6.22 Boundary Line Adjustments. Notwithstanding any provision to the contrary, in the event that (i) any of the Protected Property is transferred to the owner of an adjacent property * * *, (ii) the adjacent property is encumbered by a comparable conservation easement and (iii) the owner of the adjacent property and the holder of the conservation easement agree to modify the conservation easement on the adjacent property to encumber the transferred property by the adjacent property's conservation easement, the parties agree to amend this easement to release the transferred property from this easement.

The term "Protected Property", which is used in part 6.22, is not defined. But there is no dispute that it means the same thing as the term "Property" — i.e. the 1,000 acres. Part 6.22 can be summarized as follows: Regardless of the other provisions of the easement, if (1) Salt Point Timber transfers any part of the 1,000 acres to an owner of an adjacent property, (2) the adjacent property is encumbered by a "comparable conservation easement", and (3) the owner of the adjacent property and the holder of the adjacent easement agree to amend the terms of the adjacent easement to encumber the transferred portion of the 1,000 acres, then the transferred portion of the 1,000 acres will be released from the original conservation easement. The easement does not define a "comparable conservation easement".

On March 8, 2010, Salt Point Timber timely filed its Form 1065, "U.S. Return of Partnership Income", for the 2009 tax year. It reported a $2,130,000 [*6] deduction for the contribution of the easement. That amount is equal to the $2,530,000 appraised value of the easement minus the $400,000 cash received by Salt Point Timber.

On May 5, 2014, the IRS issued the notice of final partnership administrative adjustment. Hood filed the petition. A trial was held in Columbia, South Carolina.

OPINION


1. Burden of proof

The petitioner ordinarily has the burden of proof. Rule 142(a); Welch v. Helvering, 290 U.S. 111, 115 (1933). In this case the petitioner is Hood. The burden of proof is imposed on the IRS if the conditions of section 7491 are met. The record does not show, nor does Hood contend, that these conditions are met. Therefore, Hood bears the burden of proof.

2. Law and regulations

Section 170(a)(1) provides that "[t]here shall be allowed as a deduction any charitable contribution." Section 170(f)(3)(A) generally bars a deduction for the charitable contribution of a partial interest in property — i.e., "an interest in property which consists of less than the taxpayer's entire interest in such property". There are exceptions to this general rule for contributions of certain types of interests. [*7] Sec. 170(f)(3)(B). As provided by section 170(f)(3)(B)(iii), one of these types of interests is a "qualified conservation contribution". A "qualified conservation contribution" is defined by section 170(h)(1):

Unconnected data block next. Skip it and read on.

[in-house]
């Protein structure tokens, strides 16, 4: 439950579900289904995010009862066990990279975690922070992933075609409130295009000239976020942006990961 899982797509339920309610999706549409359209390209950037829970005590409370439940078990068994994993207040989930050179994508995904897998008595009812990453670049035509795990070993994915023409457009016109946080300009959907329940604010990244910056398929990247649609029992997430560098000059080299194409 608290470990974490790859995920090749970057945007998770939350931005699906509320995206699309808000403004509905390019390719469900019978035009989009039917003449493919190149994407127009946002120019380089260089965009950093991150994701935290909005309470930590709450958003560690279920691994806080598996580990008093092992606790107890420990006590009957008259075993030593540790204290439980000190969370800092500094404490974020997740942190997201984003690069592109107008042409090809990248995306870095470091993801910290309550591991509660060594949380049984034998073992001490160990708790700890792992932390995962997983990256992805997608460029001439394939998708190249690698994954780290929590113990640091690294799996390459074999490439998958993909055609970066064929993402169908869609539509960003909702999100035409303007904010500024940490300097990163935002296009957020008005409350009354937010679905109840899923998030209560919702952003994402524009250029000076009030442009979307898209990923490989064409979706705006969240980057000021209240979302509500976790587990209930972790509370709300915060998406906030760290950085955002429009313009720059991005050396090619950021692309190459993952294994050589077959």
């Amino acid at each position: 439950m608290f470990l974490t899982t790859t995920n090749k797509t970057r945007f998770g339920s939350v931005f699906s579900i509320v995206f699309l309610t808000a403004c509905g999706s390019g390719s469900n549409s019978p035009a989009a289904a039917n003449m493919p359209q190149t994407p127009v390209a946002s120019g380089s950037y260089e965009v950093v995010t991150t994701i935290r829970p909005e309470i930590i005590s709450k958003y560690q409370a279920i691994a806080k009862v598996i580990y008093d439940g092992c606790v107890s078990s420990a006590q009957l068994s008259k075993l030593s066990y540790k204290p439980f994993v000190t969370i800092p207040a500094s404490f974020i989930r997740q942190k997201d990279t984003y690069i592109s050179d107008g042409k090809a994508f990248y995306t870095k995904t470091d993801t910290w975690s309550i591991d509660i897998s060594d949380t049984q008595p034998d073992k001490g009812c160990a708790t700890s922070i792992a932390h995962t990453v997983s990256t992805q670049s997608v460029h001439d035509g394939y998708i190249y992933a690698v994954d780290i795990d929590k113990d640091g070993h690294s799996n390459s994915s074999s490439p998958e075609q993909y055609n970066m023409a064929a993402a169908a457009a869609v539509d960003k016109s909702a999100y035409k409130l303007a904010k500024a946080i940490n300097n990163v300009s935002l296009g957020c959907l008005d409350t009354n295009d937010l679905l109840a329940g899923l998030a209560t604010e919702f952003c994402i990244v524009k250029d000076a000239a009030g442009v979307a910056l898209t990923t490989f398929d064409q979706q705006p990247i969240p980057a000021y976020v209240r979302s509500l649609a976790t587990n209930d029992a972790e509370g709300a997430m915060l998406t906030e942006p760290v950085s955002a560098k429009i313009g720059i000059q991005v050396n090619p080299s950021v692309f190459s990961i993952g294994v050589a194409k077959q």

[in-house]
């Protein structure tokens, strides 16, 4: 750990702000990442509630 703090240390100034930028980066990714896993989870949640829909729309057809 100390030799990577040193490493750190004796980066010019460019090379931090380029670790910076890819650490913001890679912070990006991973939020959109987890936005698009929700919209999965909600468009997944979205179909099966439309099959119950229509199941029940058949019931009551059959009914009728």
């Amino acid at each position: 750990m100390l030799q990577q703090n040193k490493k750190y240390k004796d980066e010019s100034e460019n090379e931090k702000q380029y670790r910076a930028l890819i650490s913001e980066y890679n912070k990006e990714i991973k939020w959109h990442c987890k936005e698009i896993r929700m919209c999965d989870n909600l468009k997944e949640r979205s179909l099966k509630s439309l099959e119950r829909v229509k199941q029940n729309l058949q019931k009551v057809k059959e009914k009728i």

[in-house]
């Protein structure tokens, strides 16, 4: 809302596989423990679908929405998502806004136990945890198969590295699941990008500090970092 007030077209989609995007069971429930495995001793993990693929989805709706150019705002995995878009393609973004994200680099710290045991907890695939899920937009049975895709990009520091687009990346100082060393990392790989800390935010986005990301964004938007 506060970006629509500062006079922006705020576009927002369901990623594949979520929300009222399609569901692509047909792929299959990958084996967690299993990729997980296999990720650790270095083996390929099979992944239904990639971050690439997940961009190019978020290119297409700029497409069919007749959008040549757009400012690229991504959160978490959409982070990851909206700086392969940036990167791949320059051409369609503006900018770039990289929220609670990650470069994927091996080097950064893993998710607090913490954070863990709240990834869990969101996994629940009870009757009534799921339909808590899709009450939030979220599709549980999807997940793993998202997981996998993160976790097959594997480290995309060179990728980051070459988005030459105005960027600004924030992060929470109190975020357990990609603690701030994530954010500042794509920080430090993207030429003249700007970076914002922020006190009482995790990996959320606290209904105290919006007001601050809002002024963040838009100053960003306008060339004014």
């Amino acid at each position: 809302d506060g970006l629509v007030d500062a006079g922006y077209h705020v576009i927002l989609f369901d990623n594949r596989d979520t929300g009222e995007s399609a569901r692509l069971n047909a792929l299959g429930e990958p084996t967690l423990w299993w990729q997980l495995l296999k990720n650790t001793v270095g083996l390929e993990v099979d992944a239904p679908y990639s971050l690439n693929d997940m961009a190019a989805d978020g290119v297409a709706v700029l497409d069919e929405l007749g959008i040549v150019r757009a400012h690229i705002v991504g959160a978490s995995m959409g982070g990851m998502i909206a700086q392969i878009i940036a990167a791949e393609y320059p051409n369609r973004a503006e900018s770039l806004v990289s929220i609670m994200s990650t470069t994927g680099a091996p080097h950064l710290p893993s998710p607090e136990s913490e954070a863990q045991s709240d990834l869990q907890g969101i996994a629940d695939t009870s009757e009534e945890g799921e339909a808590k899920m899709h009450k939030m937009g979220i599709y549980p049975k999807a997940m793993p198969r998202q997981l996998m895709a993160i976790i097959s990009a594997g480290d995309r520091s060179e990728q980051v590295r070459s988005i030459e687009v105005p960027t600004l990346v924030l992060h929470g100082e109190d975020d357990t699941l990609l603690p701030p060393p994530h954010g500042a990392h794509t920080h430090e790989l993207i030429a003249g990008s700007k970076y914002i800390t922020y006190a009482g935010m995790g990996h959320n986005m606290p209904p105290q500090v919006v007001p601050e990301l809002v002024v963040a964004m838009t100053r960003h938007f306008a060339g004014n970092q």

In general. — For purposes of subsection (f)(3)(B)(iii), the term "qualified conservation contribution" means a contribution —

(A) of a qualified real property interest,

(B) to a qualified organization,

(C) exclusively for conservation purposes.

The term "qualified real property interest" is defined by section 170(h)(2):

Qualified real property interest. — For purposes of this subsection, the term "qualified real property interest" means any of the following interests in real property:

(A) the entire interest of the donor other than a qualified mineral interest,

(B) a remainder interest, and

(C) a restriction (granted in perpetuity) on the use which may be made of the real property.

The term "qualified organization", as the term is used in section 170(h)(1)(B), is defined by section 170(h)(3). Section 170(h)(3) provides:

[*8] Qualified organization. — For purposes of paragraph (1), the term "qualified organization" means an organization which —

(A) is described in clause (v) or (vi) of subsection (b)(1)(A), or

(B) is described in section 501(c)(3) and —

(i) meets the requirements of section 509(a)(2), or

(ii) meets the requirements of section 509(a)(3) and is controlled by an organization described in subparagraph (A) or in clause (i) of this subparagraph.

Section 170(b)(1)(A)(v) refers to certain governmental units. Section 170(b)(1)(A)(vi) refers to nongovernmental organizations that are created or organized exclusively for certain purposes (religious, charitable, scientific, literary, educational, amateur sporting and anti-cruelty), that receive a substantial part of their support from government grants and contributions from the public, whose net earnings do not benefit a shareholder or individual, and that do not (1) lobby or (2) intervene in political campaigns. See sec. 170(c)(2). Section 501(c)(3) refers to nongovernmental organizations that are organized and operated exclusively for certain purposes (religious, charitable, scientific, public-safety testing, literary, educational, amateur sports, and anti-cruelty), whose net earnings do not benefit any shareholder or individual, and that do not (1) lobby or (2) [*9] intervene in political campaigns. Section 509(a)(2) refers to organizations that meet certain tests of financial support. Section 509(a)(3) refers to certain types of organizations that are operated or controlled by certain other types of organizations.